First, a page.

Trackable: Before putting a goal in place for yourself, an individual, or a team, make sure you’ve identified the baseline and put in consistent ways to track it.

Example of SMART goals:

  • Increase site visits 25% by generating more online traffic through three LinkedIn ad campaigns during the holiday season.
  • Train 90% of new associates to a Level 3 Competence in the Credit Application Process by the end of the second quarter.
  • Score an average rating of 8.9 on our Customer Service Questionnaire (10 questions) to be given to 400 customers, twice over the next 12 months.

SMART goals may take longer to set up in the beginning, but can be a helpful framework, especially for those working with goal-setting for the first time. It’s also simpler to train your fellow managers on goal-setting by using the SMART method, as it creates a standard enterprise-wide.

Know the difference between SMART Goals and OKRs? Which works for your company? @InspireSoftwareTweet This!

Now, let’s discuss OKR. Objectives and Key Results are a simple framework for defining and tracking objectives and their desired outcomes. A brainchild of technologists in Silicon Valley, OKR was born out of the agile movement. While there are measures built into many OKRs, the teams and companies who use them tend to view an OKR goal as a loosely defined target. While the objective is usually less specific than in the above SMART examples, the Key Results portion is exact. What is different about OKR goals is the roadmap between the Objective and the Key Results.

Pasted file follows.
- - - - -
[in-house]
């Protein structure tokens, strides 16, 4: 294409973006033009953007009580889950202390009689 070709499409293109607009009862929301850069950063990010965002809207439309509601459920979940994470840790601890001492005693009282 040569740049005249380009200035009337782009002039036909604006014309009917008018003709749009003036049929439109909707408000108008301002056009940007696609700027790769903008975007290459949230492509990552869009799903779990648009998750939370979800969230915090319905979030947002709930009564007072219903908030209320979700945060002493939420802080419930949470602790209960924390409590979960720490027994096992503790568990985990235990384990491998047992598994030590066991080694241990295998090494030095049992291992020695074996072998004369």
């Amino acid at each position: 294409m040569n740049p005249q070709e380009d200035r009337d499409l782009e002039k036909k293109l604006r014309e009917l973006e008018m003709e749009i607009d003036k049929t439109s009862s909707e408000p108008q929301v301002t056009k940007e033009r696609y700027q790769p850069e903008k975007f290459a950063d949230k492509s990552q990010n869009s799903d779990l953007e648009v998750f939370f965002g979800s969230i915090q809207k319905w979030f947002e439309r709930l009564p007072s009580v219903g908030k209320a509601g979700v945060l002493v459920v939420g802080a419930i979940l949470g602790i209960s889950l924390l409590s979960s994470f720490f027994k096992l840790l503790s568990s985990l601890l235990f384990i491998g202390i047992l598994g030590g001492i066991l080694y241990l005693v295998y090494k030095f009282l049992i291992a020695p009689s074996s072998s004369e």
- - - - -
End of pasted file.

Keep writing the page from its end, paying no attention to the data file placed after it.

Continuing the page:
Examples of OKRs:

Objective: Add 25% more salons to upscale salon chain.

Key Results: Select 30 franchise candidates by June; train 15 of them before the year’s end; sign contracts with at least 10 before January of next year; open at least five stores by next June.

 

Objective: Increase profit by 10%.

Key Results: Implement new social media strategy to drive traffic to website with a 10% promotion for those who buy online; outsource marketing to save 20%; launch more aggressive campaigns during Mother’s Day and Valentine’s Day to hit last-minute male shoppers.

OKRs work well in a company that already gives their employees a lot of freedom. Whether it’s workflex or simply the aforementioned agile processes, these companies tend to hire those who will fare better by selecting their own path to Key Results once the Objective has been defined.

Inspire-Software-Goal-Practice-Chart.png

Hard and Fast Rules

Whether you decide to start with SMART, or offer OKR, there are some hard and fast rules to setting goals you should consider.